Favorite Cookbooks: Emi Guner

Favorite Cookbooks: Emi Guner


Emi Guner is my Swedish internet friend. We've never met in person, but we have friends in common, common interests, and I've been a fan of her writing and websites for years. I started reading Letters to Marc Jacobs early on, moved on to Letters from the End Consumer, and now I even Run with E on occasion (when my Nike+ sensor isn't broken). Emi is smart and funny, and in the photos on her site she often has adorable, small children crawling all over her. Her photos make me smile and I particularly love the ones featuring her son clothed in head-to-toe Spiderman.

When I asked Emi to share a bit about herself she said,"I write for money. I write in Swedish or English, I've written about everything and nothing. I used to write letters to Marc Jacobs. I wrote 400 of them before it finally got to me that perhaps he wasn't reading. I love writing, reading and eating, kids, fall, red wine, Scrabble and mummies."

EMI'S COOKING STYLE (in her own words):

I don't really know how it happened, but I've almost quit cooking altogether. Instead I've turned into a female version of a 50's man who comes home and asks "what's for dinner, honey?" Luckily for me, my man cooks great meals. He's a dedicated runner and needs to eat well so I get to savor lots of vegetables, fish, seeds and an incredible variety of bulgur, quinoa and whole grain rice. I cook for the kids, but it's not very passionate. I've lost interest in cooking, but not in eating. I often have a bowl of yogurt while I read about fantastic food and amazing meals. It sounds sad, but it's 100% pleasure. I may be a lousy cook, but I'm a voracious reader. I have a big collection of loved cookbooks that I keep in a special cabinet in the kitchen. I'm a happy eater and will gratefully eat whatever you serve me. Once, a potential mother-in-law served me kidney and very little else. It was the first time I ate at her house, and it felt like a test. I think I passed, because I ate it all and held conversation going. Unfortunately her son didn't pass my own test, but that's a different story.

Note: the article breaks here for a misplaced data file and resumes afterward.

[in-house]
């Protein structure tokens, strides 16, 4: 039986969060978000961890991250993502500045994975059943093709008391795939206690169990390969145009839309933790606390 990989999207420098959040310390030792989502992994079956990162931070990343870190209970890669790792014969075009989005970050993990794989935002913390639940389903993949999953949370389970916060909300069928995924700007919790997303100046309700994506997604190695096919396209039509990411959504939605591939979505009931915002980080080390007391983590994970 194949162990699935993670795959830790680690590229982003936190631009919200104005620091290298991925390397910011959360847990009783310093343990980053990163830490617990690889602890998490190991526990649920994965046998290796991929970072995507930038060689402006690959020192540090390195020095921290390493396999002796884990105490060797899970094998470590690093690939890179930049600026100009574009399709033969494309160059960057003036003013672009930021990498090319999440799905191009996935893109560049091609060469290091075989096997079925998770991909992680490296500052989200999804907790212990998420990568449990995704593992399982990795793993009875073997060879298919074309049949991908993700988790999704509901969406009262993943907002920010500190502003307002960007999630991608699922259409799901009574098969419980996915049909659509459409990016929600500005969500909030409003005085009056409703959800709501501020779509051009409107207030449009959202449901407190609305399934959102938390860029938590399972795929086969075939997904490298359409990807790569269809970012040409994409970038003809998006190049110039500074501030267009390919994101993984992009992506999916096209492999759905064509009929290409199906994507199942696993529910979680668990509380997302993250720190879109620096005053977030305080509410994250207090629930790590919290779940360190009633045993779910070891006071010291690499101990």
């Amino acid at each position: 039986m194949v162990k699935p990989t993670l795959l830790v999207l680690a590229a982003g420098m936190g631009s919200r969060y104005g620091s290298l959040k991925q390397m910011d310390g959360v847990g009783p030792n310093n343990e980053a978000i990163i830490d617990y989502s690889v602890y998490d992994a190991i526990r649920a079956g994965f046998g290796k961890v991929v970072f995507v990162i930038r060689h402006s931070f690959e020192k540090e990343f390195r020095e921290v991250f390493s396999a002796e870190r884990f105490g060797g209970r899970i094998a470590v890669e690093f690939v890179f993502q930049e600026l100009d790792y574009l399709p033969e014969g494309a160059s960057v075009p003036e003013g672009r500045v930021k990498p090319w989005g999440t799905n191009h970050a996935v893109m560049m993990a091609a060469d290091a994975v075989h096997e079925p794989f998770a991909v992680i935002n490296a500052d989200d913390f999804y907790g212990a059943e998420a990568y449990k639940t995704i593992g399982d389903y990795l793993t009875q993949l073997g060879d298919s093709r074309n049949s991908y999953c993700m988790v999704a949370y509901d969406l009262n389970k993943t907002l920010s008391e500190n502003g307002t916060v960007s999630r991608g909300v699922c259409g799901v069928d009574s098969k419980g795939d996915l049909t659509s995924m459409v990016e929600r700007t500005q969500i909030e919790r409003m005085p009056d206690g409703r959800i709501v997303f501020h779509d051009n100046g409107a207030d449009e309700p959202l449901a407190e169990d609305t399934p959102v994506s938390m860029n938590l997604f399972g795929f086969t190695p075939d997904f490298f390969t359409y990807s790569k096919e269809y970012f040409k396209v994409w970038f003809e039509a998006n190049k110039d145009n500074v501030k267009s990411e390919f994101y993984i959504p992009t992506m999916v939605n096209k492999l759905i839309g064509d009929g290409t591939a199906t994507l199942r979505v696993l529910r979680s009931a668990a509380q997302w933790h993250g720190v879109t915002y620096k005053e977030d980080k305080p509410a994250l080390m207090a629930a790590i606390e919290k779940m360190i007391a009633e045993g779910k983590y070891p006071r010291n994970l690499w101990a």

FAVORITE COOKBOOKS (the ones Emi turns to most often for inspiration):

I use cookbooks to dream, not really to cook, but if you want to dream with me I can recommend Susur-A culinary life by Susur Lee because the level of his cooking is so advanced it's like art.

I also often look to my grandma's vintage Betty Crocker to travel back in time - I'm so happy I'm not the one who has to stand there in her apron serving up casseroles to a man whose profession and pay I'm jealous of. Likewise, I turn to The Fine Arts Cookbook II cause I love the introductions to the dishes. Blizzard Soup "First made during blizzard of '78; make it when you have pork shoulder and put away for the next snowstorm." Thank you Mrs. Marsden P. Earle of the Ladies Committee, the next time I have pork shoulder, I will! And because it offers so much more than just recipes, I love reading Claudia Roden's The Book of Jewish Food: An Odyssey from Samarkand to New York. It has history, anecdotes, food and a few great jokes thrown it. I also like The Farmhouse Cookbook because the author seems so pleasant and her travels across the states to find great produce gives you the nice opportunity to read about a kind of farming that you wouldn't think existed anymore.

Other times, I buy and judge books by their covers. That's the reason I bought Breakfast, Lunch, Tea: The Many Little Meals of Rose Bakery by Rose Carrarini. It's the fastest and easiest trip to Paris I've heard of. Prettiness is also the reason I bought the tempting Made in Italy, a purchase I've never regretted. It stands next to Silver Spoon which I hear is THE book if you're about to cook yourself a great Italian meal, which I hope someone I know will do for me soon!